So I decide to go with the best guide size and placement suited for the size fly line that worked best with the rod that would perform exceptionally well with the full range of lines suited for the rod rather than what was best suited for a 3 or 4 wt line, after considerable deliberation and samplings I came up with my guide set choice and placement of 8 guides rather than the original 9.

Funny you should mention the article I have used as my basis for guide placement since I first read it back in 1979 during my early days as a rod tinker.

Since then I have tried on many occasions to help my fellow rod makers whom often use the same placements from charts to follow rather than the classic concepts laid out in this little article found in the back of an old fly fisherman magazine with little success I might add with all those folks whom still insist that size and placement don't matter.

Your collection of sceptre rods is outstanding the little 2 butt sectioned rod is super I made a couple of non traditional rods with the 7' 8. 5' and 9' blanks I had in house.
My favorite was the"bushwhacker" as I dubbed it, I used the tip section from a 8. 5' and made two butt sections with one the rod was a 6' and the other a 6'9" the rod was just a super little 5 weight.

The last time I spoke with buck he told me a great story about fishing one of the sceptre mock up rods during their guide placement trials with lefty they had a fish on and many of the taped on guides came flying off but they managed to land the fish anyhow.

Buck is a really nice man that has a treasure trove of fiberglass history and some amazing fish stories as well.

Over the last few years working with my sceptre projects I learned allot, met some really interesting people, had allot of fun, experienced considerable satisfaction in the body of work I was able to produce during the process.

I'm nearly finished with my sceptre projects I only have one of the 7' blanks left and just 2 of the 9' blanks to finish out.

In summation of my small contribution to the sceptre saga I will say that they truly are some of the most amazing fly rods ever made and it was an honor to work with blanks designed by such talented rod designers as richard fujita & george buckley "buck" juhasz.
Buck did tell me there were some others involved in the sceptre design however next time you guys are chatting you might ask him.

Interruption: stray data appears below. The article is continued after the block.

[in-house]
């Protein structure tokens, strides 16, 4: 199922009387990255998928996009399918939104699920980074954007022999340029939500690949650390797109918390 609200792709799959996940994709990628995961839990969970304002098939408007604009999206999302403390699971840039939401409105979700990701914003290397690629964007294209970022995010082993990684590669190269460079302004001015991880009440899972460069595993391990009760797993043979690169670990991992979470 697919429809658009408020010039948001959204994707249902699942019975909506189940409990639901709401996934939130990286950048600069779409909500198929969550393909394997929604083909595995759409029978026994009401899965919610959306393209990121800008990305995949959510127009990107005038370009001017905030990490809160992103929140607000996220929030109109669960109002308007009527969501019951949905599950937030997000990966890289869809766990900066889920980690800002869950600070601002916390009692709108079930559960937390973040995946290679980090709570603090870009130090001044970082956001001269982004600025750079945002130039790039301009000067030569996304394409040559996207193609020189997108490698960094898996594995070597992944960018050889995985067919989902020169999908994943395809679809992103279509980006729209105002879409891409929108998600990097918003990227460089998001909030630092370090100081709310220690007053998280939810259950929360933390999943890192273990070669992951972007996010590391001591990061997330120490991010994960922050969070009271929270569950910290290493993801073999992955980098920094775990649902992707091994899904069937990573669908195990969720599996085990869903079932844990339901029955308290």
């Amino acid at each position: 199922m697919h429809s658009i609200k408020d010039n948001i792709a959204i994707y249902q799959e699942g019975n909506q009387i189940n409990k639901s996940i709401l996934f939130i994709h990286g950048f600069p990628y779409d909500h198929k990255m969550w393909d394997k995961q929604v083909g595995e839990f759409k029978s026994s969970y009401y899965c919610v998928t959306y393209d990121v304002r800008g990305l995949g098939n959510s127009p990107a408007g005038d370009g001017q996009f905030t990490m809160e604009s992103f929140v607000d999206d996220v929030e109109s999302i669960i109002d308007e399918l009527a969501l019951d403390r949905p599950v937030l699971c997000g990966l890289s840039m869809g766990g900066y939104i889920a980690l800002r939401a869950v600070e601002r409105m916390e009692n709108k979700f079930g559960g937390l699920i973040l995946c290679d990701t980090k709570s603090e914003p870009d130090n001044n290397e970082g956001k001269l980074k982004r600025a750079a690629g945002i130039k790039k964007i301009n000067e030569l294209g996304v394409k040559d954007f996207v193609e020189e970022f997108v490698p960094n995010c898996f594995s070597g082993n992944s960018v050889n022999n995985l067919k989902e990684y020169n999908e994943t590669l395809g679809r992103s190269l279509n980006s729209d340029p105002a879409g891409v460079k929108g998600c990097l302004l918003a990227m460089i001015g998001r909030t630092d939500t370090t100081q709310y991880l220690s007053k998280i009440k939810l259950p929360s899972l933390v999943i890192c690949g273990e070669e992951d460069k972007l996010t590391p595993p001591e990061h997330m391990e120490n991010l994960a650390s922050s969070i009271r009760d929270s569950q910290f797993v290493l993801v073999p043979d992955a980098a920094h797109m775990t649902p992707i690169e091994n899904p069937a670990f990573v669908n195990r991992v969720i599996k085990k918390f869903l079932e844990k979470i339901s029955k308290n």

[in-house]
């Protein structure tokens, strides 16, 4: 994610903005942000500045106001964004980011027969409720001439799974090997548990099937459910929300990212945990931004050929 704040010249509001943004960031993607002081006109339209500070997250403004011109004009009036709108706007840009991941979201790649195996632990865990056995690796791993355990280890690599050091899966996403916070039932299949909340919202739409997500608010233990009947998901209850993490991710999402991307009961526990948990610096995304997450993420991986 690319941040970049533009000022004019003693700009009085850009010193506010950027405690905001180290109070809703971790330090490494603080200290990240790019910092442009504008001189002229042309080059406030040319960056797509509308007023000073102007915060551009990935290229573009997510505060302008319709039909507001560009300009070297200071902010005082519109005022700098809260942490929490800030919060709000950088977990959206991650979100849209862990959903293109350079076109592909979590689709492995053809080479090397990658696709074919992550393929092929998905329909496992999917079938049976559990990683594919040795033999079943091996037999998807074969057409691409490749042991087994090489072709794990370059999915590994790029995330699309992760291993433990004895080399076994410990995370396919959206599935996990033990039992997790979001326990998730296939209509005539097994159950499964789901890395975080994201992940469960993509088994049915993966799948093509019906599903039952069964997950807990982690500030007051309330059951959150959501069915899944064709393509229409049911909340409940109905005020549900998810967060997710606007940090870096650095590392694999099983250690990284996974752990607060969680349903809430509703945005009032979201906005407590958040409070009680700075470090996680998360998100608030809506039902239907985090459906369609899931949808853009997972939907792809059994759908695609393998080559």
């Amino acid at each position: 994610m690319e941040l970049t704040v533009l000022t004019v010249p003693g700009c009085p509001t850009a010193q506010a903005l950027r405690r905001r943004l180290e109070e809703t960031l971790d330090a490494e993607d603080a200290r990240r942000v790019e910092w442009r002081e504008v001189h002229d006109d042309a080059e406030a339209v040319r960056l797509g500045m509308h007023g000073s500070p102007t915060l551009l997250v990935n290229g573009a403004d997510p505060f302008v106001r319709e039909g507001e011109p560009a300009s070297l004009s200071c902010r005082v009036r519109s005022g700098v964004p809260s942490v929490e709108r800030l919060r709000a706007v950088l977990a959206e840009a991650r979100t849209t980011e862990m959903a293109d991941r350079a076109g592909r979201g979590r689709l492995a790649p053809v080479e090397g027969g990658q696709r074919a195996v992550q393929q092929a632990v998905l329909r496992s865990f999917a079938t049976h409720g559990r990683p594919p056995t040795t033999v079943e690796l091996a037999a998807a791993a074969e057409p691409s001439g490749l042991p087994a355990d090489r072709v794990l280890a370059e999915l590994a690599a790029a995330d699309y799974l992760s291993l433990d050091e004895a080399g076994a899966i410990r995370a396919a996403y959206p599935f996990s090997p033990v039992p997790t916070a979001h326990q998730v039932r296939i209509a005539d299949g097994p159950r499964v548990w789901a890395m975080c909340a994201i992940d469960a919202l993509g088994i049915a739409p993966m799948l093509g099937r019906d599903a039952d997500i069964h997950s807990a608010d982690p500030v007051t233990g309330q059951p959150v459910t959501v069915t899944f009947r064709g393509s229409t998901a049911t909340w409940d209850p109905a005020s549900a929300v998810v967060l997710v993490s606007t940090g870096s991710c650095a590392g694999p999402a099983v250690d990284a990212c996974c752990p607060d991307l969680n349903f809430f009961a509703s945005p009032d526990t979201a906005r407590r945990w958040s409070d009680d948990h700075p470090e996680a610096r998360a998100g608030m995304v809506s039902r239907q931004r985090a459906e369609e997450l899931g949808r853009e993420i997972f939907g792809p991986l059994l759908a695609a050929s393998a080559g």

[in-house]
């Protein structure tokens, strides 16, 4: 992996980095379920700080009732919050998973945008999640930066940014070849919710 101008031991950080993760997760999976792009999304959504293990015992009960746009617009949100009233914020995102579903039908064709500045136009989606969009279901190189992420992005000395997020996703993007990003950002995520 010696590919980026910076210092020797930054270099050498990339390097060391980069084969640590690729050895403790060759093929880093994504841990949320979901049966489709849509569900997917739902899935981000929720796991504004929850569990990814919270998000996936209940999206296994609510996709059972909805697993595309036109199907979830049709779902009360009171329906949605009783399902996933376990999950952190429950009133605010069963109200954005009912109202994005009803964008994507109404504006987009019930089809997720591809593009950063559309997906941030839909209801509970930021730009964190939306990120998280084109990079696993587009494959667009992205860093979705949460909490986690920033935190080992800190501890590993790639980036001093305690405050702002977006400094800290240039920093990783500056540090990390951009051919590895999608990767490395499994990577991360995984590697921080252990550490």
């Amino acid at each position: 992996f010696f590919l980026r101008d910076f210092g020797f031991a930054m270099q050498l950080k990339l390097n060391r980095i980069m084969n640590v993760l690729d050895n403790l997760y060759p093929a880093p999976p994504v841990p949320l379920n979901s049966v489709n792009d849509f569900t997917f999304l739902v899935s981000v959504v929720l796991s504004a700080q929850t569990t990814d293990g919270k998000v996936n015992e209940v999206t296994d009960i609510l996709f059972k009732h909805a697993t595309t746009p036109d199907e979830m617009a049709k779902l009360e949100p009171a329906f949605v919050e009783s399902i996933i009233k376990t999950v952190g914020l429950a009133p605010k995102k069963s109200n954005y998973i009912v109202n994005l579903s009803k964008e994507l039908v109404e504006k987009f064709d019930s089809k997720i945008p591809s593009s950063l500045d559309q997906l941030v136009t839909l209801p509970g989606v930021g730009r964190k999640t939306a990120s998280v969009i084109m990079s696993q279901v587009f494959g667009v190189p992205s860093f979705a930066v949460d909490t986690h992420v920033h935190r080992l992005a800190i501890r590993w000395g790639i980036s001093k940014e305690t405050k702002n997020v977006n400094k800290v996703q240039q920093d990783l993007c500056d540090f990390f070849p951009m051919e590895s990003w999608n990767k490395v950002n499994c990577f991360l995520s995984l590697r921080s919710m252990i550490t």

I hope your book will include at least one chapter about bucks exploits certainly the anglersmail days.

The article from fly fisherman volume 10 number four season opener 1979 is posted below

Tight lines and progressive versatile sceptre loops
Andy M

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Sorry I had to edit several times to get the article in it's entirety enjoy the read!


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PostPosted: 10 Aug 2012, 10:01 • # 18 
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Joined: 10/30/09
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Andy, thanks so much for your input and for including the article.


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PostPosted: 10 Aug 2012, 10:52 • # 19 
Guide
Joined: 08/28/08
Posts: 177
Location: US-OH
Andy,

Thanks so much for your information! You are certainly an incredibly talented rodmaker with a great eye. I thank you very much for posting this article as I think it will help a whole lot of people who don't think guide placement matters (it most certainly does!).

I also think its tremendous you were able to put Sceptres into the hands of people who likely would never have had the opportunity to fish them. I saw the one you sold recently at auction and it was beautiful.

And yes, there will definitely be a chapter on the Sceptre saga in the book!

-- Dr. Todd


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PostPosted: 10 Aug 2012, 10:55 • # 20 
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Joined: 03/16/08
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Location: Upstate-NY
One interesting recommendation from the article is for 1st guide from the top to be 2.75" - 4.00".

I've experimented with guide spacing a lot over the years,
and, especially on short/light rods, typically end up with a 1st guide spacing of 3.50"-4.00".